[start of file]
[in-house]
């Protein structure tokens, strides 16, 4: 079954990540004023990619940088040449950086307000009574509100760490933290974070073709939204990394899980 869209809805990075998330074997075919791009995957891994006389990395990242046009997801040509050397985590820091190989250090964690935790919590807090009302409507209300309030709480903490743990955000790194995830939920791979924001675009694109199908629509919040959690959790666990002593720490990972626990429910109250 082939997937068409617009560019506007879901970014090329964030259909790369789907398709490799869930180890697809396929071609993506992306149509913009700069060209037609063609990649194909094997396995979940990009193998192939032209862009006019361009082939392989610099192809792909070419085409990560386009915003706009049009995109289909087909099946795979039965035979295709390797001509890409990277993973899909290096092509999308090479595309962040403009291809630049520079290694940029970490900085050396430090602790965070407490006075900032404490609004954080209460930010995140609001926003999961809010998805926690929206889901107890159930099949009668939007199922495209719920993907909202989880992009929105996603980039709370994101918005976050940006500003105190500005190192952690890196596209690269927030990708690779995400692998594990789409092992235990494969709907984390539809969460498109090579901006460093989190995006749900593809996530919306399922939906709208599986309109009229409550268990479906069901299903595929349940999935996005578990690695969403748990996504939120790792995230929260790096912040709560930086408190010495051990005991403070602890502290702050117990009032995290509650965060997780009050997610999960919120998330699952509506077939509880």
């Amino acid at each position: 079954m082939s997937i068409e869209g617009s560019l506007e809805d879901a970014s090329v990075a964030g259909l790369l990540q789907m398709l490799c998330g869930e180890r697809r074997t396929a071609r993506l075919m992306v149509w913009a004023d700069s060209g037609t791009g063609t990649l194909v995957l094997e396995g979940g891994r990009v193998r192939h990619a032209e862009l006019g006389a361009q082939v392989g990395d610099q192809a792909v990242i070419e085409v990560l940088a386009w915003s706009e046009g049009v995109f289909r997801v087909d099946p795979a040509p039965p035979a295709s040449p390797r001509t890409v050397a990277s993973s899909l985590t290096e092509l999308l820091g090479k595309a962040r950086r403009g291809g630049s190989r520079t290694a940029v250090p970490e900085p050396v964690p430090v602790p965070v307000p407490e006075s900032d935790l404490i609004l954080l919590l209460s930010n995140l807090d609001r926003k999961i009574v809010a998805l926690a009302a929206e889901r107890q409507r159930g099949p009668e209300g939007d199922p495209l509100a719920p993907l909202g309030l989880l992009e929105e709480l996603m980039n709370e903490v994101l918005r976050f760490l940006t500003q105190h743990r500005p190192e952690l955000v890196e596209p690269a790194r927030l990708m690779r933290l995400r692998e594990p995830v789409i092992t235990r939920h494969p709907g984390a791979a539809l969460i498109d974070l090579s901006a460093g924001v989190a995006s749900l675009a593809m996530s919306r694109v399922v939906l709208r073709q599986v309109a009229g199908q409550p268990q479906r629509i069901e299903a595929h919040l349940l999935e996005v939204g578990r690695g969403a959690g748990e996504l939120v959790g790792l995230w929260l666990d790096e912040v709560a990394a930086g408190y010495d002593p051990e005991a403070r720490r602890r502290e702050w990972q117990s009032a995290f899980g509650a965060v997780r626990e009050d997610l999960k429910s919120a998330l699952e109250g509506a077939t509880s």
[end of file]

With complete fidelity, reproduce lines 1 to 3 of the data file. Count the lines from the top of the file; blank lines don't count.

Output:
[in-house]
């Protein structure tokens, strides 16, 4: 079954990540004023990619940088040449950086307000009574509100760490933290974070073709939204990394899980 869209809805990075998330074997075919791009995957891994006389990395990242046009997801040509050397985590820091190989250090964690935790919590807090009302409507209300309030709480903490743990955000790194995830939920791979924001675009694109199908629509919040959690959790666990002593720490990972626990429910109250 082939997937068409617009560019506007879901970014090329964030259909790369789907398709490799869930180890697809396929071609993506992306149509913009700069060209037609063609990649194909094997396995979940990009193998192939032209862009006019361009082939392989610099192809792909070419085409990560386009915003706009049009995109289909087909099946795979039965035979295709390797001509890409990277993973899909290096092509999308090479595309962040403009291809630049520079290694940029970490900085050396430090602790965070407490006075900032404490609004954080209460930010995140609001926003999961809010998805926690929206889901107890159930099949009668939007199922495209719920993907909202989880992009929105996603980039709370994101918005976050940006500003105190500005190192952690890196596209690269927030990708690779995400692998594990789409092992235990494969709907984390539809969460498109090579901006460093989190995006749900593809996530919306399922939906709208599986309109009229409550268990479906069901299903595929349940999935996005578990690695969403748990996504939120790792995230929260790096912040709560930086408190010495051990005991403070602890502290702050117990009032995290509650965060997780009050997610999960919120998330699952509506077939509880």
């Amino acid at each position: 079954m082939s997937i068409e869209g617009s560019l506007e809805d879901a970014s090329v990075a964030g259909l790369l990540q789907m398709l490799c998330g869930e180890r697809r074997t396929a071609r993506l075919m992306v149509w913009a004023d700069s060209g037609t791009g063609t990649l194909v995957l094997e396995g979940g891994r990009v193998r192939h990619a032209e862009l006019g006389a361009q082939v392989g990395d610099q192809a792909v990242i070419e085409v990560l940088a386009w915003s706009e046009g049009v995109f289909r997801v087909d099946p795979a040509p039965p035979a295709s040449p390797r001509t890409v050397a990277s993973s899909l985590t290096e092509l999308l820091g090479k595309a962040r950086r403009g291809g630049s190989r520079t290694a940029v250090p970490e900085p050396v964690p430090v602790p965070v307000p407490e006075s900032d935790l404490i609004l954080l919590l209460s930010n995140l807090d609001r926003k999961i009574v809010a998805l926690a009302a929206e889901r107890q409507r159930g099949p009668e209300g939007d199922p495209l509100a719920p993907l909202g309030l989880l992009e929105e709480l996603m980039n709370e903490v994101l918005r976050f760490l940006t500003q105190h743990r500005p190192e952690l955000v890196e596209p690269a790194r927030l990708m690779r933290l995400r692998e594990p995830v789409i092992t235990r939920h494969p709907g984390a791979a539809l969460i498109d974070l090579s901006a460093g924001v989190a995006s749900l675009a593809m996530s919306r694109v399922v939906l709208r073709q599986v309109a009229g199908q409550p268990q479906r629509i069901e299903a595929h919040l349940l999935e996005v939204g578990r690695g969403a959690g748990e996504l939120v959790g790792l995230w929260l666990d790096e912040v709560a990394a930086g408190y010495d002593p051990e005991a403070r720490r602890r502290e702050w990972q117990s009032a995290f899980g509650a965060v997780r626990e009050d997610l999960k429910s919120a998330l699952e109250g509506a077939t509880s």